Front Range Biosciences Explores Breeding Cannabis for Disease Resistance, Drought Tolerance and More

Front Range Biosciences Explores Breeding Cannabis for Disease Resistance, Drought Tolerance and More

CEO and co-founder Jon Vaught has partnered with the UC-Davis for the company’s hemp genomics research project.

October 30, 2017

Top photo: Small cannabis branches that have been prepared for use in tissue culture are stored in sealed plastic containers.

Front Range Biosciences may be a start-up, but it looks more like an established research company. That’s because the Colorado-based agricultural biotech company has the backing of an acclaimed agricultural research university to help launch a genomics research project to learn more about the medical and nutraceutical uses of cannabis. 

The company’s co-founders, Jon Vaught and Nick Hofmeister, both have extensive backgrounds in biotech. Vaught is an organic chemist who has spent most of his career in molecular diagnostics, working in pharmaceuticals and developing technologies for early detection of cancer and food safety. Hofmeister, also the company’s COO, holds an MBA from MIT, and Front Range Biosciences is each founder’s fourth start-up in biotech.

Vaught thinks of cannabis as a commodity crop, associating it with food and medically relevant compounds. His team is working to master cannabis production, taking lessons from the many other agricultural crops that have come before it and trying to improve cultivators’ ability to produce it more efficiently. Vaught said new technologies will allow them to explore new territory in cannabis cultivation.

“We’re very excited,” he said. “It’s not that often that you see prohibition end on a new crop, and the ability to produce it around the world and potentially change things, so it’s kind of a once in a lifetime opportunity.”

Here, Vaught shares with Cannabis Business Times Front Range Biosciences’ goal to breed for disease resistance, specific cannabinoids and more.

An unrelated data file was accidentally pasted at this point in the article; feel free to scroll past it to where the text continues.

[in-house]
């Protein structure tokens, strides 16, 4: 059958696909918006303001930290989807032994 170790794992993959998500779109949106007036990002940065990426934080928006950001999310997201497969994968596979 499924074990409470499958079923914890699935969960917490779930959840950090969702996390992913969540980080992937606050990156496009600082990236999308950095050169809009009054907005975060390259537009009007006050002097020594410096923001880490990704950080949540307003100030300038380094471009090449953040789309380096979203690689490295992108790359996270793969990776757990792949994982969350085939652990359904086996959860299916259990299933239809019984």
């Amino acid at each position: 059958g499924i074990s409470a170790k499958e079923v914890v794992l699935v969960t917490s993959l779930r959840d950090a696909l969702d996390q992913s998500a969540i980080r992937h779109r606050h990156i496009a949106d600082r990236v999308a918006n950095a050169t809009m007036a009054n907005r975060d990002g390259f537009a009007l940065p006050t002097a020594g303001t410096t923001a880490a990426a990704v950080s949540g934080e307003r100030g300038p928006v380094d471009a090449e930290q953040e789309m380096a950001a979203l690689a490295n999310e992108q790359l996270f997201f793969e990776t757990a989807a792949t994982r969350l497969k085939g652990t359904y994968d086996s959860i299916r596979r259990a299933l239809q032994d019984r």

Cannabis Business Times: What does Front Range Biosciences’ partnership with UC-Davis entail?

Jon Vaught: Our company has two areas of business. The first is our clean stock program and tissue culture program for the production of baby plants. These are disease-free, pesticide-free, true-to-type plants that come out of our tissue culture program, and then we distribute them through nurseries to farmers. These could be hemp farmers, [or] they could be marijuana farmers. …

The other part of our business is about genetics, genomics [and] breeding new varietals that have improved traits, things like disease resistance, drought tolerance [and] agronomic traits such as plant structure, how it gets harvested—things … that have been bred into other crops that make them more efficient to grow.

Front Range Biosciences' areas of business include its clean stock program and tissue culture program for the production of baby plants, and genetics, genomics and breeding of new varietals.

The relationship with UC-Davis is really driven toward … laying the foundation for our breeding platform and for developing a better understanding of the plant’s genome so that we can drive for better traits. …

In traditional plant breeding, it can take decades. You grow the crops out, you look at their traits, you breed the ones you like, and you do it again the next year, and the next year, and you do that for many, many years until you have a set of stable traits, meaning that when you cross the two plants, you get the same babies, the same offspring, the same progeny, every time. …

A way to really advance research is through academic partnerships. [UC-Davis has] some of the best scientists who are very specialized. … They also have research facilities that have the instrumentation which can often be very, very expensive. … Partnering with a university is a great way to drive the science forward … much faster than trying to do it on your own. …

[UC Davis is] the best ag school in the world. Dario Cantu, the professor we’re working with, is arguably one of the most innovative and best structural genomicists that’s working on plants. He’s done things in plants that other people have not been able to do in terms of the level of understanding and genome mapping that he’s done for some other crops. For us, it was a very unique opportunity to build a partnership and really lay the foundation for a breeding program that will take a couple of years to develop, but this is the first step.